The following Banking & Finance practice note provides comprehensive and up to date legal information covering:
There are five main types of set-off:
independent set-off (sometimes known as legal set-off or statutory set-off)
transaction set-off (also known as equitable set-off)
insolvency set-off, and
banker's set-off (sometimes known as current account set-off)
This Practice Note examines the characteristics of the five main types of set-off.
For information on set-off in general, see Practice Note: What is set-off and when is it available?
Independent set-off operates as a procedural defence which can be used in court proceedings. It is used to set-off reciprocal claims which (unlike Transaction set-off) are independent of each other and unconnected.
Independent set-off is sometimes described as legal set-off or statutory set-off.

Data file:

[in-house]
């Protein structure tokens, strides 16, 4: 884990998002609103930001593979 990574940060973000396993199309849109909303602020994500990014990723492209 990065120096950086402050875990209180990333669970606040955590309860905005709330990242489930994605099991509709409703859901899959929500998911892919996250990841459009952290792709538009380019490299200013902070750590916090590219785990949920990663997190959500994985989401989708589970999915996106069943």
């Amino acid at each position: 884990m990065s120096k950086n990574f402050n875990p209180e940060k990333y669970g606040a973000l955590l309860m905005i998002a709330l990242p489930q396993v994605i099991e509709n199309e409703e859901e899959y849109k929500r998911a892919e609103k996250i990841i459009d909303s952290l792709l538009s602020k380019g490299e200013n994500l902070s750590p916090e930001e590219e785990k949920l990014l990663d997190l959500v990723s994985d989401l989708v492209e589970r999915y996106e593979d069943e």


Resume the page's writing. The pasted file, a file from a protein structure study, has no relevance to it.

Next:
The term independent set-off is usually used to encompass:
statutory set-off (also known as legal set-off)—a form of set-off available under rules carried over from 18th century legislation known as the Statutes of Set-Off, and
set-off arising by analogy with the Statutes of Set-Off (ie where all of the conditions for statutory set-off are present but one of the claims is equitable, rather than legal)
Statutory set-off was originally contained in the Insolvent Debtors Relief Act 1729 and the Debts Relief Amendment Act 1735 (known together as the Statutes of Set-Off). Both of those statutes have been repealed but their effect has been preserved by the Civil Procedure Rules (CPR 16.6) which give a defendant the right to assert
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